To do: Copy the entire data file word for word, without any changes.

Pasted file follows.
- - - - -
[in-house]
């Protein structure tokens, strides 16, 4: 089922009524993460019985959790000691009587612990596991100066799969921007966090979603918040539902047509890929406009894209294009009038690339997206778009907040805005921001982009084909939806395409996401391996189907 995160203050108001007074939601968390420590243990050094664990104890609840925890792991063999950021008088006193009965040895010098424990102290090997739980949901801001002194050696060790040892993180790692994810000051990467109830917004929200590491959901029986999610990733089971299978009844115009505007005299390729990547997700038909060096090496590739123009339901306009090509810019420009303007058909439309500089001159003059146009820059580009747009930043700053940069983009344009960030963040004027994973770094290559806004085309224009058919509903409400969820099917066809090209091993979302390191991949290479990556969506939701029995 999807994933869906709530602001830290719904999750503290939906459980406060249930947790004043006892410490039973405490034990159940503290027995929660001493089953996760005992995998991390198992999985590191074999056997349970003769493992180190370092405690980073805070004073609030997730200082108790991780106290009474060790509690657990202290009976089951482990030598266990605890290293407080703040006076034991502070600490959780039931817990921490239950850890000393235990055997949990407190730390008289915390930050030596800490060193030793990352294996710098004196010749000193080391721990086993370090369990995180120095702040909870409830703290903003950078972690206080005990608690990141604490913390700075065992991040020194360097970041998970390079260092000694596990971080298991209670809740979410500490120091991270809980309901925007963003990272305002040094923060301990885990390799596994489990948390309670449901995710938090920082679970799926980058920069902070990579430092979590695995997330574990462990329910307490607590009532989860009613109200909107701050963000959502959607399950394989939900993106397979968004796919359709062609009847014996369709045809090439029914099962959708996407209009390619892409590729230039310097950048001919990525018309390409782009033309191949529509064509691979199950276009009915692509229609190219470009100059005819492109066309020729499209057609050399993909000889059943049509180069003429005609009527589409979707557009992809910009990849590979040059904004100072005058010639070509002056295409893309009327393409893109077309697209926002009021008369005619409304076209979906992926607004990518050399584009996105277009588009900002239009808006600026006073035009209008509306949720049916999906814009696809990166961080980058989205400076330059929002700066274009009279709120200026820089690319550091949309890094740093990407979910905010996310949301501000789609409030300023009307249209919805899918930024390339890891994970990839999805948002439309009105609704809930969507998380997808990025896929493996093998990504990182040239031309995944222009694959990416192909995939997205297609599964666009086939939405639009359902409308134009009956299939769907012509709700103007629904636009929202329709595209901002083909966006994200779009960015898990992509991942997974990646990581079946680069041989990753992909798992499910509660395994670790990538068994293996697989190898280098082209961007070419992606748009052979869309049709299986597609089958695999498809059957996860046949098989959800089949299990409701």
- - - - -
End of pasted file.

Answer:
[in-house]
């Protein structure tokens, strides 16, 4: 089922009524993460019985959790000691009587612990596991100066799969921007966090979603918040539902047509890929406009894209294009009038690339997206778009907040805005921001982009084909939806395409996401391996189907 995160203050108001007074939601968390420590243990050094664990104890609840925890792991063999950021008088006193009965040895010098424990102290090997739980949901801001002194050696060790040892993180790692994810000051990467109830917004929200590491959901029986999610990733089971299978009844115009505007005299390729990547997700038909060096090496590739123009339901306009090509810019420009303007058909439309500089001159003059146009820059580009747009930043700053940069983009344009960030963040004027994973770094290559806004085309224009058919509903409400969820099917066809090209091993979302390191991949290479990556969506939701029995 999807994933869906709530602001830290719904999750503290939906459980406060249930947790004043006892410490039973405490034990159940503290027995929660001493089953996760005992995998991390198992999985590191074999056997349970003769493992180190370092405690980073805070004073609030997730200082108790991780106290009474060790509690657990202290009976089951482990030598266990605890290293407080703040006076034991502070600490959780039931817990921490239950850890000393235990055997949990407190730390008289915390930050030596800490060193030793990352294996710098004196010749000193080391721990086993370090369990995180120095702040909870409830703290903003950078972690206080005990608690990141604490913390700075065992991040020194360097970041998970390079260092000694596990971080298991209670809740979410500490120091991270809980309901925007963003990272305002040094923060301990885990390799596994489990948390309670449901995710938090920082679970799926980058920069902070990579430092979590695995997330574990462990329910307490607590009532989860009613109200909107701050963000959502959607399950394989939900993106397979968004796919359709062609009847014996369709045809090439029914099962959708996407209009390619892409590729230039310097950048001919990525018309390409782009033309191949529509064509691979199950276009009915692509229609190219470009100059005819492109066309020729499209057609050399993909000889059943049509180069003429005609009527589409979707557009992809910009990849590979040059904004100072005058010639070509002056295409893309009327393409893109077309697209926002009021008369005619409304076209979906992926607004990518050399584009996105277009588009900002239009808006600026006073035009209008509306949720049916999906814009696809990166961080980058989205400076330059929002700066274009009279709120200026820089690319550091949309890094740093990407979910905010996310949301501000789609409030300023009307249209919805899918930024390339890891994970990839999805948002439309009105609704809930969507998380997808990025896929493996093998990504990182040239031309995944222009694959990416192909995939997205297609599964666009086939939405639009359902409308134009009956299939769907012509709700103007629904636009929202329709595209901002083909966006994200779009960015898990992509991942997974990646990581079946680069041989990753992909798992499910509660395994670790990538068994293996697989190898280098082209961007070419992606748009052979869309049709299986597609089958695999498809059957996860046949098989959800089949299990409701």